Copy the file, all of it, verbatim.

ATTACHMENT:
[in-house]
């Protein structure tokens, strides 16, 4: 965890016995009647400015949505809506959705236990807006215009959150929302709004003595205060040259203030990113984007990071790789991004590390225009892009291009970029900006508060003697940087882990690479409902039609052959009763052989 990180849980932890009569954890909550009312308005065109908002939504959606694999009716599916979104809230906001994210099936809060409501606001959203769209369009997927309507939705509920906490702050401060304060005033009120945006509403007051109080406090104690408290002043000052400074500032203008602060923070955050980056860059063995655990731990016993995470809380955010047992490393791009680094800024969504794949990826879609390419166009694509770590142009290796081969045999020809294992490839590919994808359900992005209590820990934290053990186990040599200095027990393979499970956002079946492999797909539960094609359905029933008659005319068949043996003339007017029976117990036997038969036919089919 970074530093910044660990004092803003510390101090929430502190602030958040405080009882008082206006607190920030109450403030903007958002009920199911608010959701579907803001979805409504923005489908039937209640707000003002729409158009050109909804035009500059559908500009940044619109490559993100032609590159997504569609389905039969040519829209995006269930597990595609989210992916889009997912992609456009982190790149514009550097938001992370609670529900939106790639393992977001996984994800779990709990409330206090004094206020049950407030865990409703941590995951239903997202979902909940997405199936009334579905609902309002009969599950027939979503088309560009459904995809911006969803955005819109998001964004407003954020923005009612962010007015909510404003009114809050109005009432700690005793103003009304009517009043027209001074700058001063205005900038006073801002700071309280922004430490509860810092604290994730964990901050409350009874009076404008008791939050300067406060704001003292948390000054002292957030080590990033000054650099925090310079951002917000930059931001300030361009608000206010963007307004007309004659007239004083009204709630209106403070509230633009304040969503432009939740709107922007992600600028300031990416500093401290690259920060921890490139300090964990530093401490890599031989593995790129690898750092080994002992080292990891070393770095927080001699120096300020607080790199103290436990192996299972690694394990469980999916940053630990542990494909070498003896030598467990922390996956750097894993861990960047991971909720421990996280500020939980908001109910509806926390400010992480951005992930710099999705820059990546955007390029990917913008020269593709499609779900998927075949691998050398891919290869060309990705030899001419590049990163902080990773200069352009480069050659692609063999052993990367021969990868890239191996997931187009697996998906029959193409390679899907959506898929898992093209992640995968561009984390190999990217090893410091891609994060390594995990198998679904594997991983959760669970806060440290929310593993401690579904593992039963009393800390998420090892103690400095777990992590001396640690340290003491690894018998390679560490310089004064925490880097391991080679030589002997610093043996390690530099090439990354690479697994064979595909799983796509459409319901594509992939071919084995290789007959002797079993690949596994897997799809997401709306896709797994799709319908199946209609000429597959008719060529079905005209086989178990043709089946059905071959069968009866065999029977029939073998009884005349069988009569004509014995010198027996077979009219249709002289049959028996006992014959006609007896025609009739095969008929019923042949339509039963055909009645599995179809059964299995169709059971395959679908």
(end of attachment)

[in-house]
């Protein structure tokens, strides 16, 4: 965890016995009647400015949505809506959705236990807006215009959150929302709004003595205060040259203030990113984007990071790789991004590390225009892009291009970029900006508060003697940087882990690479409902039609052959009763052989 990180849980932890009569954890909550009312308005065109908002939504959606694999009716599916979104809230906001994210099936809060409501606001959203769209369009997927309507939705509920906490702050401060304060005033009120945006509403007051109080406090104690408290002043000052400074500032203008602060923070955050980056860059063995655990731990016993995470809380955010047992490393791009680094800024969504794949990826879609390419166009694509770590142009290796081969045999020809294992490839590919994808359900992005209590820990934290053990186990040599200095027990393979499970956002079946492999797909539960094609359905029933008659005319068949043996003339007017029976117990036997038969036919089919 970074530093910044660990004092803003510390101090929430502190602030958040405080009882008082206006607190920030109450403030903007958002009920199911608010959701579907803001979805409504923005489908039937209640707000003002729409158009050109909804035009500059559908500009940044619109490559993100032609590159997504569609389905039969040519829209995006269930597990595609989210992916889009997912992609456009982190790149514009550097938001992370609670529900939106790639393992977001996984994800779990709990409330206090004094206020049950407030865990409703941590995951239903997202979902909940997405199936009334579905609902309002009969599950027939979503088309560009459904995809911006969803955005819109998001964004407003954020923005009612962010007015909510404003009114809050109005009432700690005793103003009304009517009043027209001074700058001063205005900038006073801002700071309280922004430490509860810092604290994730964990901050409350009874009076404008008791939050300067406060704001003292948390000054002292957030080590990033000054650099925090310079951002917000930059931001300030361009608000206010963007307004007309004659007239004083009204709630209106403070509230633009304040969503432009939740709107922007992600600028300031990416500093401290690259920060921890490139300090964990530093401490890599031989593995790129690898750092080994002992080292990891070393770095927080001699120096300020607080790199103290436990192996299972690694394990469980999916940053630990542990494909070498003896030598467990922390996956750097894993861990960047991971909720421990996280500020939980908001109910509806926390400010992480951005992930710099999705820059990546955007390029990917913008020269593709499609779900998927075949691998050398891919290869060309990705030899001419590049990163902080990773200069352009480069050659692609063999052993990367021969990868890239191996997931187009697996998906029959193409390679899907959506898929898992093209992640995968561009984390190999990217090893410091891609994060390594995990198998679904594997991983959760669970806060440290929310593993401690579904593992039963009393800390998420090892103690400095777990992590001396640690340290003491690894018998390679560490310089004064925490880097391991080679030589002997610093043996390690530099090439990354690479697994064979595909799983796509459409319901594509992939071919084995290789007959002797079993690949596994897997799809997401709306896709797994799709319908199946209609000429597959008719060529079905005209086989178990043709089946059905071959069968009866065999029977029939073998009884005349069988009569004509014995010198027996077979009219249709002289049959028996006992014959006609007896025609009739095969008929019923042949339509039963055909009645599995179809059964299995169709059971395959679908």